- The theme is this email is clearly food. Beginning with the “From” address (email@example.com) and continuing through the body of the email (“the most delicious emails on the web”), they repeatedly stimulate my brain with thoughts of a tasty meal. This strategy is often a corny and lazy alternative to really strong copywriting but they pull it off nicely.
- When I signed up for this newsletter, there was no field for my name, yet this email is personalized. Simple forms make it easier to sign up for newsletters but it’s important not to personalize an email without a name.
The failed personalization:
- I appreciate that they tell me exactly what to expect from this newsletter (their weekly menu and recipe suggestions). Transparency builds trust.
- The link to “this week’s menu” is dynamic, so anytime I click that link, I get the most recent menu offerings from Plated. This ensures that I never get a 404 (as often happens with email landing pages a month or two after the email is sent) and the link brings me to a page where I can make a purchase immediately.
- Do you send your emails from an address that you regularly check? Chances are, people are responding to your promotional and transactional emails. Plated makes it easy to get help by encouraging people to respond to their emails when they need help.
- The links to their social networks will overwhelm you with food porn. Enough said.
Well done, Plated!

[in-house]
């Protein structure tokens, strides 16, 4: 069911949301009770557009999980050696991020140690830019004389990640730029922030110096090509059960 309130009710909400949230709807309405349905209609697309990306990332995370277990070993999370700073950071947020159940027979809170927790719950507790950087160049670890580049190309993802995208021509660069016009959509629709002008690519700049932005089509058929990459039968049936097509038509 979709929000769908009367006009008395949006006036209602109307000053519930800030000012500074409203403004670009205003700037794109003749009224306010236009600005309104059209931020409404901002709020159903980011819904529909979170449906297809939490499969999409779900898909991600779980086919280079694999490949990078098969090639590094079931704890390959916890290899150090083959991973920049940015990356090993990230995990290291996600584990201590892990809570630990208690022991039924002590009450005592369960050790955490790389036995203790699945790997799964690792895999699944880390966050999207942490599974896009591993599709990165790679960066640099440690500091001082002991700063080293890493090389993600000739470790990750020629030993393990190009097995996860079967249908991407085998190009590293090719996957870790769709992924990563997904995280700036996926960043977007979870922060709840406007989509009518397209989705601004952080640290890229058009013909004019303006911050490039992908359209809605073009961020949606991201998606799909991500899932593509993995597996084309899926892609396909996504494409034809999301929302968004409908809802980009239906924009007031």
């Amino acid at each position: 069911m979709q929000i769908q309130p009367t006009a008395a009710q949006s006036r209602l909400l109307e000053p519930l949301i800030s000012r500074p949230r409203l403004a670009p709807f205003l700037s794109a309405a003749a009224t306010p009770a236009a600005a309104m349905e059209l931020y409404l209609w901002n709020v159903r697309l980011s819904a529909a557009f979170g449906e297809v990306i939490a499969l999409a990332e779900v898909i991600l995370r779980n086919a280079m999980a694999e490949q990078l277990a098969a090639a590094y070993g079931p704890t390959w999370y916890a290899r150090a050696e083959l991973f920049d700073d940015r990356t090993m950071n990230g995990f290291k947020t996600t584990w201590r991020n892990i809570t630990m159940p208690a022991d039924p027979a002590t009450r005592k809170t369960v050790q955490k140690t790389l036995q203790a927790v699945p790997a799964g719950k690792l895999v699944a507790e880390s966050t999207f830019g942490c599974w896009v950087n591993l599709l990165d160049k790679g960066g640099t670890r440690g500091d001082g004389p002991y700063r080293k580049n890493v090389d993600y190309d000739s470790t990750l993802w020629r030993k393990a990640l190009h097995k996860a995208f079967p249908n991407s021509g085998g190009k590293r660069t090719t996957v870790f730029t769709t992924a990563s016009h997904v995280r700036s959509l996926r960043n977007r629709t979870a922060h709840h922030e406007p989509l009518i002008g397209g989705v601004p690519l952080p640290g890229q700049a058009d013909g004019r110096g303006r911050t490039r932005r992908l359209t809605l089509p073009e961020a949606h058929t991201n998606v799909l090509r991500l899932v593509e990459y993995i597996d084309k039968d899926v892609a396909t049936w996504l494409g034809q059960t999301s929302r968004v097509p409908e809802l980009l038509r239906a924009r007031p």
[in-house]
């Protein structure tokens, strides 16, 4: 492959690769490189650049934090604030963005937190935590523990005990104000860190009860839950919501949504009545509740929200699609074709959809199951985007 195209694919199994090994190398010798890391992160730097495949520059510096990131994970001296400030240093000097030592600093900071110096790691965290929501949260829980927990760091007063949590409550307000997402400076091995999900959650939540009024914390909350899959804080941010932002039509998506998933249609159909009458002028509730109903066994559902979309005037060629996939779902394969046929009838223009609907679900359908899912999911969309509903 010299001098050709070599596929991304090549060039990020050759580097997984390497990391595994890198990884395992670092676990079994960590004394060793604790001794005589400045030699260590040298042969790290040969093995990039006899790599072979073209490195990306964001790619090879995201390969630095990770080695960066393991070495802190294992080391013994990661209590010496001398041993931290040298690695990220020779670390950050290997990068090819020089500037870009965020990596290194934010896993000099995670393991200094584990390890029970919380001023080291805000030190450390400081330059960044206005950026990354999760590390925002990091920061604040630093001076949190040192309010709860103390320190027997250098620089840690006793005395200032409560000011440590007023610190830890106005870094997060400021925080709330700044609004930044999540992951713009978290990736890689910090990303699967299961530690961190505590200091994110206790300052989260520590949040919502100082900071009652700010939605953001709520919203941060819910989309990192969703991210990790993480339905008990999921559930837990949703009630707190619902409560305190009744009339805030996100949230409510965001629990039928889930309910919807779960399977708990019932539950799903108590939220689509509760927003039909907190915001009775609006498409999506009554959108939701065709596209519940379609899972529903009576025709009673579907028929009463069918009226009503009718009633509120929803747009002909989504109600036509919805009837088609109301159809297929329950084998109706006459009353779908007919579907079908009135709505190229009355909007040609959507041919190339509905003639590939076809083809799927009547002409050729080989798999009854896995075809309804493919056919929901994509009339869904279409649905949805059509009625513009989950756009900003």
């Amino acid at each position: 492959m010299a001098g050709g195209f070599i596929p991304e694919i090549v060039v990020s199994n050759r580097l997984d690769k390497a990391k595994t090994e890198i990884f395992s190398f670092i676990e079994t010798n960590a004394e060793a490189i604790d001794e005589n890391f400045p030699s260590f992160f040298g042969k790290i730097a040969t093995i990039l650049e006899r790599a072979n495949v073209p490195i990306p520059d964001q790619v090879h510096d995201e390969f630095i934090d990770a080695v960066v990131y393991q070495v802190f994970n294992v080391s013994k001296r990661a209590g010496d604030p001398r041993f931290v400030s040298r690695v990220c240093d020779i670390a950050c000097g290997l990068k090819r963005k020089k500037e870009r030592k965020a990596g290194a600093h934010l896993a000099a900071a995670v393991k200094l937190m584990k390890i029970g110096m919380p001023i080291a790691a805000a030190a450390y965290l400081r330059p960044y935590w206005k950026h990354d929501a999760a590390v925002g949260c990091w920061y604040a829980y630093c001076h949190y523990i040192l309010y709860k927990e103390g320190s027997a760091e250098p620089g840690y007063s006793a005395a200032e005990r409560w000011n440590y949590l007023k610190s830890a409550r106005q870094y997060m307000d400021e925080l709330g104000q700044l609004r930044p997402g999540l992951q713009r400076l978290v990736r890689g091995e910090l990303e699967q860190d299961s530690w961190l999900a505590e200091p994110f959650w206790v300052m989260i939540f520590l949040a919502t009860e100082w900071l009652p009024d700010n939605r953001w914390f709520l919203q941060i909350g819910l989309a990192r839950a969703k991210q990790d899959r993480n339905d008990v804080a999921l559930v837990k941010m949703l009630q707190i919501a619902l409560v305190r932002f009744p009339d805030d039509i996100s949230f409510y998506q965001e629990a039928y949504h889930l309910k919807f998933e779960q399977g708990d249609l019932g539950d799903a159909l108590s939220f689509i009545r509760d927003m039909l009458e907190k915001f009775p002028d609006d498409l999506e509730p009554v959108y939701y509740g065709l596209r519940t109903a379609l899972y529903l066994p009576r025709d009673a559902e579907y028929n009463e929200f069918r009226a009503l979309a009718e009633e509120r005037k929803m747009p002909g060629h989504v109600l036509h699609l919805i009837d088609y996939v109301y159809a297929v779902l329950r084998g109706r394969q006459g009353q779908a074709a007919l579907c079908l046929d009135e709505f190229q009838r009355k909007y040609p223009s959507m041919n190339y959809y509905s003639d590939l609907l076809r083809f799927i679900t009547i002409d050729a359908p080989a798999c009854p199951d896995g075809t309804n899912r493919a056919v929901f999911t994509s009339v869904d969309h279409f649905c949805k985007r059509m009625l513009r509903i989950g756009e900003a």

Example 3: CloudMagic
CloudMagic is an email app for iOS and Android that is looking for attention in an incredibly crowded market. They say email is broken, but that they have a solution. In order to keep the attention of the world’s 2.4 billion email users, they need to get their users really excited about the product. Did they pull it off?
The first two examples were near-perfect welcome emails. This one left a lot to be desired – especially considering the company’s mission – but it’s a good opportunity to explore how it could easily be improved.
- The header of this email is the CloudMagic logo (an envelope). People don’t know CloudMagic yet, so the logo doesn’t mean anything. Smaller companies should use opportunities like this brand themselves. In this case, simply putting the name of the company alongside the logo would help users begin to associate the two.
- The first sentence of an email is where marketers need to hook the reader. The first sentence of this email – “Thank you for choosing CloudMagic.” – is too dry. It builds no excitement. Tell me about how this app could change my life and save me hours each day. Without the “wow” factor, they risk missing the opportunity to inspire their users.
- The real draw of this app is its integration with other services like Trello, Zendesk, Salesforce and Pocket. This is a huge selling point and CloudMagic should leverage the existing brand awareness of these products. At the very least, the other apps should be broken out into bullet points so the reader can see which services integrate.
- There is one link in this email and it’s in the postscript. To get new users engaged – especially with software – they need tutorials, videos, case studies and success stories. The sole link helps me setup an account but I still have no information about how to actually use this app.
A weak welcome email isn’t a death sentence. I still tried the app but I had to figure everything out myself and, more importantly, I never felt a sense of excitement about it. I’m onto the next thing. Without a group of raving fans, this app is going to have a hard time getting attention.
We want to know how you are using welcome emails. What’s working? What’s not? Let us know in the comments.